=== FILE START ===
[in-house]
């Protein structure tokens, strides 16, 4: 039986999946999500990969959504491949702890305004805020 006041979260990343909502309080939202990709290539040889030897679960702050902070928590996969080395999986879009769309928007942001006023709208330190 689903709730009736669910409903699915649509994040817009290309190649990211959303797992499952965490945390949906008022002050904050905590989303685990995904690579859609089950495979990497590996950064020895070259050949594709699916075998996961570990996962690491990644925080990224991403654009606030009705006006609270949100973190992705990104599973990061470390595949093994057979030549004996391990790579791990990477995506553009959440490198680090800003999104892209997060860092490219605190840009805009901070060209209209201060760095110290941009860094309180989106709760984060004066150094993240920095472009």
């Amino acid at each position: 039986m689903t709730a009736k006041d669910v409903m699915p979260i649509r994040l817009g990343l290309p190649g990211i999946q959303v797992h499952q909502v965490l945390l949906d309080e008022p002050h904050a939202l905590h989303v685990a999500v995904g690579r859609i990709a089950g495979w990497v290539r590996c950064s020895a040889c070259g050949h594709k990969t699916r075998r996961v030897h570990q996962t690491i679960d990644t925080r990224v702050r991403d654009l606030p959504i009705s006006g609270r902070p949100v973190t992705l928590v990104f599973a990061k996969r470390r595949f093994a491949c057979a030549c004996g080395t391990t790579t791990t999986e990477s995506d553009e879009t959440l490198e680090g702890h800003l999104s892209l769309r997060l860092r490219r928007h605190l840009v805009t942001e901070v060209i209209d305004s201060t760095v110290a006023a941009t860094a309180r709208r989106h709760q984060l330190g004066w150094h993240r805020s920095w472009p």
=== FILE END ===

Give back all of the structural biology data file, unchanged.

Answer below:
[in-house]
């Protein structure tokens, strides 16, 4: 039986999946999500990969959504491949702890305004805020 006041979260990343909502309080939202990709290539040889030897679960702050902070928590996969080395999986879009769309928007942001006023709208330190 689903709730009736669910409903699915649509994040817009290309190649990211959303797992499952965490945390949906008022002050904050905590989303685990995904690579859609089950495979990497590996950064020895070259050949594709699916075998996961570990996962690491990644925080990224991403654009606030009705006006609270949100973190992705990104599973990061470390595949093994057979030549004996391990790579791990990477995506553009959440490198680090800003999104892209997060860092490219605190840009805009901070060209209209201060760095110290941009860094309180989106709760984060004066150094993240920095472009």
């Amino acid at each position: 039986m689903t709730a009736k006041d669910v409903m699915p979260i649509r994040l817009g990343l290309p190649g990211i999946q959303v797992h499952q909502v965490l945390l949906d309080e008022p002050h904050a939202l905590h989303v685990a999500v995904g690579r859609i990709a089950g495979w990497v290539r590996c950064s020895a040889c070259g050949h594709k990969t699916r075998r996961v030897h570990q996962t690491i679960d990644t925080r990224v702050r991403d654009l606030p959504i009705s006006g609270r902070p949100v973190t992705l928590v990104f599973a990061k996969r470390r595949f093994a491949c057979a030549c004996g080395t391990t790579t791990t999986e990477s995506d553009e879009t959440l490198e680090g702890h800003l999104s892209l769309r997060l860092r490219r928007h605190l840009v805009t942001e901070v060209i209209d305004s201060t760095v110290a006023a941009t860094a309180r709208r989106h709760q984060l330190g004066w150094h993240r805020s920095w472009p």